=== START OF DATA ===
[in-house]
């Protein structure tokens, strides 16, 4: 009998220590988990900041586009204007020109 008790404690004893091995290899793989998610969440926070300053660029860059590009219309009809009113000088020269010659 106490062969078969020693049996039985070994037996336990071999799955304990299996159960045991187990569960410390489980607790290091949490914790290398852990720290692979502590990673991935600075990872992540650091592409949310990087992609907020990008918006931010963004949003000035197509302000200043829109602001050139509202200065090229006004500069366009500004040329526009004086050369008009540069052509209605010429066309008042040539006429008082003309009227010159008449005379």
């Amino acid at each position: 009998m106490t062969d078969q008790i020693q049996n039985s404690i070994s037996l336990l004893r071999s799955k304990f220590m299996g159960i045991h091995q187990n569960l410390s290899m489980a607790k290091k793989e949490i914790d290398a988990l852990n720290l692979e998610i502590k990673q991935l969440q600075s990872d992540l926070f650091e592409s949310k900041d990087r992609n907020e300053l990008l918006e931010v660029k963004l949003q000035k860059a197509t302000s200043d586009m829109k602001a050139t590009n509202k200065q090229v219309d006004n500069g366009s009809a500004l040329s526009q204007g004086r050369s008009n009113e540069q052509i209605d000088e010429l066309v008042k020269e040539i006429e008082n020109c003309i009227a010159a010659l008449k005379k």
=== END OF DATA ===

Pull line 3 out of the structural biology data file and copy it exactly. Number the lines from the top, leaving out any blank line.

């Amino acid at each position: 009998m106490t062969d078969q008790i020693q049996n039985s404690i070994s037996l336990l004893r071999s799955k304990f220590m299996g159960i045991h091995q187990n569960l410390s290899m489980a607790k290091k793989e949490i914790d290398a988990l852990n720290l692979e998610i502590k990673q991935l969440q600075s990872d992540l926070f650091e592409s949310k900041d990087r992609n907020e300053l990008l918006e931010v660029k963004l949003q000035k860059a197509t302000s200043d586009m829109k602001a050139t590009n509202k200065q090229v219309d006004n500069g366009s009809a500004l040329s526009q204007g004086r050369s008009n009113e540069q052509i209605d000088e010429l066309v008042k020269e040539i006429e008082n020109c003309i009227a010159a010659l008449k005379k």